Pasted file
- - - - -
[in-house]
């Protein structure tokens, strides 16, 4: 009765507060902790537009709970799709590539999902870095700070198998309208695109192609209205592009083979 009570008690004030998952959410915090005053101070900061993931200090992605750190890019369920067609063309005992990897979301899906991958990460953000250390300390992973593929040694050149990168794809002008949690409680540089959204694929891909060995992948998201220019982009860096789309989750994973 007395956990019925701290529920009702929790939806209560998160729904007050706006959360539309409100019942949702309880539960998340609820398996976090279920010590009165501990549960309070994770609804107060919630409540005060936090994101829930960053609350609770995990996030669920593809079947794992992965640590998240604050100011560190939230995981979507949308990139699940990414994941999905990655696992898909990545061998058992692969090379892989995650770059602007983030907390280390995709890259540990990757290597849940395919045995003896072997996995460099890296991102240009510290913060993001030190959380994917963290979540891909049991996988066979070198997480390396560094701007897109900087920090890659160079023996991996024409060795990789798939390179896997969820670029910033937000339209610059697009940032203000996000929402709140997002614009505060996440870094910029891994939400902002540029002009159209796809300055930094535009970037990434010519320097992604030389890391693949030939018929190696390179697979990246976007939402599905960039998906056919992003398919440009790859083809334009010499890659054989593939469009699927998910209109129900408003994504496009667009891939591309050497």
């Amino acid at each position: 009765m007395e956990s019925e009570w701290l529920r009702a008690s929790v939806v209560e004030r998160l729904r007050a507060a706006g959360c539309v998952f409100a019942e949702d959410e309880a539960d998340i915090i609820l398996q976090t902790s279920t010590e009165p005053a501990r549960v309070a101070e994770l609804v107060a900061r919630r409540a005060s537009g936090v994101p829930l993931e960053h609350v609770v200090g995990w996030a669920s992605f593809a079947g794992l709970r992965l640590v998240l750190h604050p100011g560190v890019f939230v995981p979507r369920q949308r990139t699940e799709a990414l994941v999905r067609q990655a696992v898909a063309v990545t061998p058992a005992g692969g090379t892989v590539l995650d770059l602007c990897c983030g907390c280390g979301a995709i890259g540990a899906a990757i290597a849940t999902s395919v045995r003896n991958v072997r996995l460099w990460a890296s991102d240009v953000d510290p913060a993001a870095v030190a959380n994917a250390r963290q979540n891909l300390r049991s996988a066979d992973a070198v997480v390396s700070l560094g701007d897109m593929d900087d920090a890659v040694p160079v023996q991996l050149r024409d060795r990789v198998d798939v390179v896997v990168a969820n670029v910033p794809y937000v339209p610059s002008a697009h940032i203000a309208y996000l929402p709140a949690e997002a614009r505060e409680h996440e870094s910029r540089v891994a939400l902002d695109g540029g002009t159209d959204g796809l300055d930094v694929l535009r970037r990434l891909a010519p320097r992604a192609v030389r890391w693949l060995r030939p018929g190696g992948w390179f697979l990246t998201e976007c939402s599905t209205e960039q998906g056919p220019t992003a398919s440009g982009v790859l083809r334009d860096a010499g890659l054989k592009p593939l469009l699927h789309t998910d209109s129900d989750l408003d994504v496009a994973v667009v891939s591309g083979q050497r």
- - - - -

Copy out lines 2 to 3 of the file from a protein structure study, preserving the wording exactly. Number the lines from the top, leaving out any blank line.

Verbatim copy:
């Protein structure tokens, strides 16, 4: 009765507060902790537009709970799709590539999902870095700070198998309208695109192609209205592009083979 009570008690004030998952959410915090005053101070900061993931200090992605750190890019369920067609063309005992990897979301899906991958990460953000250390300390992973593929040694050149990168794809002008949690409680540089959204694929891909060995992948998201220019982009860096789309989750994973 007395956990019925701290529920009702929790939806209560998160729904007050706006959360539309409100019942949702309880539960998340609820398996976090279920010590009165501990549960309070994770609804107060919630409540005060936090994101829930960053609350609770995990996030669920593809079947794992992965640590998240604050100011560190939230995981979507949308990139699940990414994941999905990655696992898909990545061998058992692969090379892989995650770059602007983030907390280390995709890259540990990757290597849940395919045995003896072997996995460099890296991102240009510290913060993001030190959380994917963290979540891909049991996988066979070198997480390396560094701007897109900087920090890659160079023996991996024409060795990789798939390179896997969820670029910033937000339209610059697009940032203000996000929402709140997002614009505060996440870094910029891994939400902002540029002009159209796809300055930094535009970037990434010519320097992604030389890391693949030939018929190696390179697979990246976007939402599905960039998906056919992003398919440009790859083809334009010499890659054989593939469009699927998910209109129900408003994504496009667009891939591309050497």
């Amino acid at each position: 009765m007395e956990s019925e009570w701290l529920r009702a008690s929790v939806v209560e004030r998160l729904r007050a507060a706006g959360c539309v998952f409100a019942e949702d959410e309880a539960d998340i915090i609820l398996q976090t902790s279920t010590e009165p005053a501990r549960v309070a101070e994770l609804v107060a900061r919630r409540a005060s537009g936090v994101p829930l993931e960053h609350v609770v200090g995990w996030a669920s992605f593809a079947g794992l709970r992965l640590v998240l750190h604050p100011g560190v890019f939230v995981p979507r369920q949308r990139t699940e799709a990414l994941v999905r067609q990655a696992v898909a063309v990545t061998p058992a005992g692969g090379t892989v590539l995650d770059l602007c990897c983030g907390c280390g979301a995709i890259g540990a899906a990757i290597a849940t999902s395919v045995r003896n991958v072997r996995l460099w990460a890296s991102d240009v953000d510290p913060a993001a870095v030190a959380n994917a250390r963290q979540n891909l300390r049991s996988a066979d992973a070198v997480v390396s700070l560094g701007d897109m593929d900087d920090a890659v040694p160079v023996q991996l050149r024409d060795r990789v198998d798939v390179v896997v990168a969820n670029v910033p794809y937000v339209p610059s002008a697009h940032i203000a309208y996000l929402p709140a949690e997002a614009r505060e409680h996440e870094s910029r540089v891994a939400l902002d695109g540029g002009t159209d959204g796809l300055d930094v694929l535009r970037r990434l891909a010519p320097r992604a192609v030389r890391w693949l060995r030939p018929g190696g992948w390179f697979l990246t998201e976007c939402s599905t209205e960039q998906g056919p220019t992003a398919s440009g982009v790859l083809r334009d860096a010499g890659l054989k592009p593939l469009l699927h789309t998910d209109s129900d989750l408003d994504v496009a994973v667009v891939s591309g083979q050497r």